Some Sad and Some Better News

Disaster struck yesterday when one of Nigel’s cat (Ginger) killed 4 of Mrs Duck’s babies. I know it was him because I caught him in the act,  having been alerted to something serious happening by Mrs Duck’s insistent squawking. I buried three little bodies but couldn’t grab the one he had in his mouth. I am gutted. The problem of course is that she’s been showing them ‘the garden’, waddling around with her brood in tow who, now a little stronger, are whizzing off in all directions exploring everything. Their bravery cost them their lives.

On a happier note we have a Moorhen nesting in the reeds lovingly looked after by hubby Moorhen. This morning I thought I’d take a photo of the lake to show you how it looks before I start my long labour of love and turn it into something very special for the wildlife visiting our garden. Once outside I realised I had the wrong lens on my camera (telephoto) but in fact this turned out to be happy error as I captured Mr Moorhen bringing new nesting material for Mrs Moorhen. Not a brilliant photo but you can see the little reed in his beak!

More ‘baby’ news as we have a couple of Jackdaws nesting in one of our chimney tops. They’ve been a funny couple, falling down our chimney in the early days of nest building. This caused great excitement with the dogs (not to mention the cats) as we’d find one of the Jackdaws perched on a picture frame with soot scattered everywhere. The poor things fell down four times before they got the bottom of the nest right. Cleverly, with their nest so close to the house they’re sneakily taking advantage of the most excellent of bird tables that a kind lady (me) fills with all manner of nice treats every morning. Bed & Breakfast at its best I’d say!

Just Born Ducklings

It’s been a busy time here at Belaugh. Christmas and New Year happily celebrated with family and friends and then filming (and editing) a few winter weddings (which you can read all about on Alice Barker Images).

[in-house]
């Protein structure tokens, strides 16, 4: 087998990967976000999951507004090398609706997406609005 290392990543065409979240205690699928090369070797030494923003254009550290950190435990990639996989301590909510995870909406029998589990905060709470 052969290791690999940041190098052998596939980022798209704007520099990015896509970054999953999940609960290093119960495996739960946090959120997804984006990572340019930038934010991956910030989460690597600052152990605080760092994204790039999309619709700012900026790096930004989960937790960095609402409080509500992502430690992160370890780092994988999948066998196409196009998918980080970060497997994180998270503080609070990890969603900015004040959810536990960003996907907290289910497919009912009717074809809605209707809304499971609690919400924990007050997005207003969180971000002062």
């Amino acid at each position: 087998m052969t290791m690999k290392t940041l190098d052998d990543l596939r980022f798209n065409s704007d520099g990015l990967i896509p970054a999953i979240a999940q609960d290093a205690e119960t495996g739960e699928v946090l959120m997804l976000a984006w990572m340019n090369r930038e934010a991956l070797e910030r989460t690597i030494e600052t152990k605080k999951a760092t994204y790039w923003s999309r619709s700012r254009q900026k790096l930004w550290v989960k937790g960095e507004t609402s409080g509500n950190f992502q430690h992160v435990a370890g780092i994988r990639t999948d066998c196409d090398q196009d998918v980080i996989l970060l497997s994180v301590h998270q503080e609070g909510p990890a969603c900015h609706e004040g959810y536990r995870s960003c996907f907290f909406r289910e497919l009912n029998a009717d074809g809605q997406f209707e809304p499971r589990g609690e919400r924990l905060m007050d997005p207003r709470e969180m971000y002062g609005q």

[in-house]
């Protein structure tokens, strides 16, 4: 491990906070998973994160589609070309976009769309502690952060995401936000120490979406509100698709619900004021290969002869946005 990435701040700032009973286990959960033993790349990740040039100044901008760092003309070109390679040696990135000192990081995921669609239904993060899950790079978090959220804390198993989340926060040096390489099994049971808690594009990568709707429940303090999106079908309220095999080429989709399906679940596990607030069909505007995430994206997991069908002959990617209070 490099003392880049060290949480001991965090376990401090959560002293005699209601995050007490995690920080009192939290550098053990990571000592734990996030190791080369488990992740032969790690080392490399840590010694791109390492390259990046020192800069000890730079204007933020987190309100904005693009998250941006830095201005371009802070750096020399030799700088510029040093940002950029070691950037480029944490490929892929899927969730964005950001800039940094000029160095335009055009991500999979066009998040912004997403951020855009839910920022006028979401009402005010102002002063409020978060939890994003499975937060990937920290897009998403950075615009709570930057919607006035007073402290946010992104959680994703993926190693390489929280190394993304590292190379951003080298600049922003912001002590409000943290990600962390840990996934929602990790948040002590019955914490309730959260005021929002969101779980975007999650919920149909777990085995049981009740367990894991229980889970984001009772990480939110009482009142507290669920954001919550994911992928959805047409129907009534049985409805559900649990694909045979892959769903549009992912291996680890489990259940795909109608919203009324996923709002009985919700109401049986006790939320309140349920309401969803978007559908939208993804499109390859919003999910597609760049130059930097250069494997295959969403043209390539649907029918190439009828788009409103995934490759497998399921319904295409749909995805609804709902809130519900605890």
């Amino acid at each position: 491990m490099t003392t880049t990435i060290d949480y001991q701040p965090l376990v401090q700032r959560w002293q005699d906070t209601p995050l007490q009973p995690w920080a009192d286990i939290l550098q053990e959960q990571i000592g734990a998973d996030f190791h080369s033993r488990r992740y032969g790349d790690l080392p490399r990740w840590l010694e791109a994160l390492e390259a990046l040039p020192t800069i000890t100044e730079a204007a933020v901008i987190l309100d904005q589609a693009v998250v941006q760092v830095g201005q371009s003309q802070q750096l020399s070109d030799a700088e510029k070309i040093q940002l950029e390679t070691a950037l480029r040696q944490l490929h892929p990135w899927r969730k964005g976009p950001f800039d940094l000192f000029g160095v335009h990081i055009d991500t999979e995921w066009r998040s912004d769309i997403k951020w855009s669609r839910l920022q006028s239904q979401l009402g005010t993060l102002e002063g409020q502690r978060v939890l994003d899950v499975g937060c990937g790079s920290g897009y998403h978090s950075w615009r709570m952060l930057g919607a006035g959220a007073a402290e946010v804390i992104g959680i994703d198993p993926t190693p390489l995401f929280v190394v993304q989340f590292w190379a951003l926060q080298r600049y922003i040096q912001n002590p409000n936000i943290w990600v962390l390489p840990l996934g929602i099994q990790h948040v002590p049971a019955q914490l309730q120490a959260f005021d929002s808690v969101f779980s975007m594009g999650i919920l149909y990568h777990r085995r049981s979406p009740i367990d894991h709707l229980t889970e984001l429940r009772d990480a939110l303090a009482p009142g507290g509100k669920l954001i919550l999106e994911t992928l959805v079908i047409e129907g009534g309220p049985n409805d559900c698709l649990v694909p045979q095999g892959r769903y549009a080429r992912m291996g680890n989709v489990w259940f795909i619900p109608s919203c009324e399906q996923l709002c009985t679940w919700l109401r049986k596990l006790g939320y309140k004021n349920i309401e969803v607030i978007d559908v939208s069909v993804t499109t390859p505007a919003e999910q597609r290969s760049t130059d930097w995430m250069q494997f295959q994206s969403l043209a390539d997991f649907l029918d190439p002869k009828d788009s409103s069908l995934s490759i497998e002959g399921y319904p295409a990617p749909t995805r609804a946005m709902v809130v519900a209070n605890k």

January and February went past in a blink of an eye, as did March, but April slowed down enough for me to sit and think how I was going to sort out the different parts of the garden and of course the lake. With so much wildlife (okay, mainly birds, ducks and the odd Muntjac or two) visiting our garden it seemed a natural step to make it as wildlife friendly as possible – with one proviso – I’d only plant British native plants and make it as bee friendly as I could.

This is when the internet is so wonderful! Sat warmly indoors well away from inclement English weather, I crawled this remarkable tool looking for wildlife plants specialists. I particularly liked The Wildflower Shop, Popular Plants and Burncoose Nurseries where I found exactly what I was looking for – after reading two super books: Gardening for Butterflies, Bees and other beneficial insects by Jan Miller-Klein and The Bee Garden by Maureen Little. As you can imagine, with 5 acres and the lake to contend with, I shall quickly become one of their favoured customers . . .

And with Spring comes babies! Mr & Mrs Duck have just been blessed with 17 gorgeous baby ducklings who are now discovering the delights of playing and paddling around in water. I’ll keep you all posted on their progress.

Home Baking, Gardening and Work

My Pyracantha bushes trained against our outbuildings